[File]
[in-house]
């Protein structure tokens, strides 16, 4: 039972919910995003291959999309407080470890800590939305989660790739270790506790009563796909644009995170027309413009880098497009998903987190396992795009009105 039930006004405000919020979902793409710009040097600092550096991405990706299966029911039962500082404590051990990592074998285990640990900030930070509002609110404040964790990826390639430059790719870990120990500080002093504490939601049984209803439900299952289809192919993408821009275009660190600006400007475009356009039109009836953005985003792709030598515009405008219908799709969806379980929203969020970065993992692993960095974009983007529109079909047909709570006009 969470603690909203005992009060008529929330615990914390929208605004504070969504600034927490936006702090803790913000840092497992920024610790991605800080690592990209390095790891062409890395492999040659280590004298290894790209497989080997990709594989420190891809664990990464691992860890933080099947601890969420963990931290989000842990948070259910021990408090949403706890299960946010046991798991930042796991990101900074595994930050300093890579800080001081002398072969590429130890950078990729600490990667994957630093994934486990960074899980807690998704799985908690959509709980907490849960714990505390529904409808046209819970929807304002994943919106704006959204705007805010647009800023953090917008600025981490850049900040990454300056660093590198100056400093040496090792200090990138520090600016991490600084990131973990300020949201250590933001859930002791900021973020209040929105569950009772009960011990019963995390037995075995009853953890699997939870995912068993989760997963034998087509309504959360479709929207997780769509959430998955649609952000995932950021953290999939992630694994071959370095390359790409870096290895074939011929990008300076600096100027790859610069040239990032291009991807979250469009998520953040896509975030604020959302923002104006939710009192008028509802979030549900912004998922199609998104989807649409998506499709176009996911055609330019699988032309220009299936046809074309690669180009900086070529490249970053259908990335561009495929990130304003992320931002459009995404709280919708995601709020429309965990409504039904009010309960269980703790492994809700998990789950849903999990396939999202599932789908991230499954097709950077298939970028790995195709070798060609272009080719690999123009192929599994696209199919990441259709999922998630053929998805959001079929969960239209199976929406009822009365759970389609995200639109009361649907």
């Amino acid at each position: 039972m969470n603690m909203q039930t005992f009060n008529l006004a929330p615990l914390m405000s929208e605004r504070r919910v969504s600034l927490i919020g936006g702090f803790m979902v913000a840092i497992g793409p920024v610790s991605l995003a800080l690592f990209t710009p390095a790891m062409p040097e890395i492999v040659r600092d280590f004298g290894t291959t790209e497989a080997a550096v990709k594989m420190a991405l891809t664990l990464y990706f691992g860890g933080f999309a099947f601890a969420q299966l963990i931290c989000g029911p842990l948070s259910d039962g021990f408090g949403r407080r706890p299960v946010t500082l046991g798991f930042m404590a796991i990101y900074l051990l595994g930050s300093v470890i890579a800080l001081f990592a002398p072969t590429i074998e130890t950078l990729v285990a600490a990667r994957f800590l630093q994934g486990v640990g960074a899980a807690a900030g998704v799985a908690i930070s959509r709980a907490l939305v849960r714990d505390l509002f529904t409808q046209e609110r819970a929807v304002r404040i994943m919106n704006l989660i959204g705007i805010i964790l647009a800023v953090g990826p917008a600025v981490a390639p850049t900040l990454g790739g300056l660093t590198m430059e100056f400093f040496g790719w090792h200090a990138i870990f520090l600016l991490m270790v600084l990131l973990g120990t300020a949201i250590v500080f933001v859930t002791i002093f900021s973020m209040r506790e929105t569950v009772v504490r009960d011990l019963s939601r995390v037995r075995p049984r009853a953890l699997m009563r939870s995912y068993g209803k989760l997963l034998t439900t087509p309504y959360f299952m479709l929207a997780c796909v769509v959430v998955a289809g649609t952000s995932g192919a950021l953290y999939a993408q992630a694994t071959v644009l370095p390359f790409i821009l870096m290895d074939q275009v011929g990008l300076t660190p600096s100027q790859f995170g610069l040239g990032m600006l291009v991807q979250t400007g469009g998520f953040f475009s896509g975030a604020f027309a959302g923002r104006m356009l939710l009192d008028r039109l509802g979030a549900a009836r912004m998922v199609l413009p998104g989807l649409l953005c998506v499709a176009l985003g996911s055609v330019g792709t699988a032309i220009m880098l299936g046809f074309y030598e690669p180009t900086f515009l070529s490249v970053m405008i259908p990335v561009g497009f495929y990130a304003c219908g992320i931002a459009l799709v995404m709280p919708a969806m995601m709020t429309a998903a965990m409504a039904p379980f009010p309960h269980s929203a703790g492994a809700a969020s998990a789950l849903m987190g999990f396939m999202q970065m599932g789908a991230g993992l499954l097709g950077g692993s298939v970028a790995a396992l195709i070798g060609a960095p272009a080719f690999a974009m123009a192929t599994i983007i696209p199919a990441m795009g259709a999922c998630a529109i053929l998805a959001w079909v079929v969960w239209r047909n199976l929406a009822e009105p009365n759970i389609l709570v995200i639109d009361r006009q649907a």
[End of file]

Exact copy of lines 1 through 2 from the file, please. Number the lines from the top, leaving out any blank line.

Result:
[in-house]
């Protein structure tokens, strides 16, 4: 039972919910995003291959999309407080470890800590939305989660790739270790506790009563796909644009995170027309413009880098497009998903987190396992795009009105 039930006004405000919020979902793409710009040097600092550096991405990706299966029911039962500082404590051990990592074998285990640990900030930070509002609110404040964790990826390639430059790719870990120990500080002093504490939601049984209803439900299952289809192919993408821009275009660190600006400007475009356009039109009836953005985003792709030598515009405008219908799709969806379980929203969020970065993992692993960095974009983007529109079909047909709570006009 969470603690909203005992009060008529929330615990914390929208605004504070969504600034927490936006702090803790913000840092497992920024610790991605800080690592990209390095790891062409890395492999040659280590004298290894790209497989080997990709594989420190891809664990990464691992860890933080099947601890969420963990931290989000842990948070259910021990408090949403706890299960946010046991798991930042796991990101900074595994930050300093890579800080001081002398072969590429130890950078990729600490990667994957630093994934486990960074899980807690998704799985908690959509709980907490849960714990505390529904409808046209819970929807304002994943919106704006959204705007805010647009800023953090917008600025981490850049900040990454300056660093590198100056400093040496090792200090990138520090600016991490600084990131973990300020949201250590933001859930002791900021973020209040929105569950009772009960011990019963995390037995075995009853953890699997939870995912068993989760997963034998087509309504959360479709929207997780769509959430998955649609952000995932950021953290999939992630694994071959370095390359790409870096290895074939011929990008300076600096100027790859610069040239990032291009991807979250469009998520953040896509975030604020959302923002104006939710009192008028509802979030549900912004998922199609998104989807649409998506499709176009996911055609330019699988032309220009299936046809074309690669180009900086070529490249970053259908990335561009495929990130304003992320931002459009995404709280919708995601709020429309965990409504039904009010309960269980703790492994809700998990789950849903999990396939999202599932789908991230499954097709950077298939970028790995195709070798060609272009080719690999123009192929599994696209199919990441259709999922998630053929998805959001079929969960239209199976929406009822009365759970389609995200639109009361649907």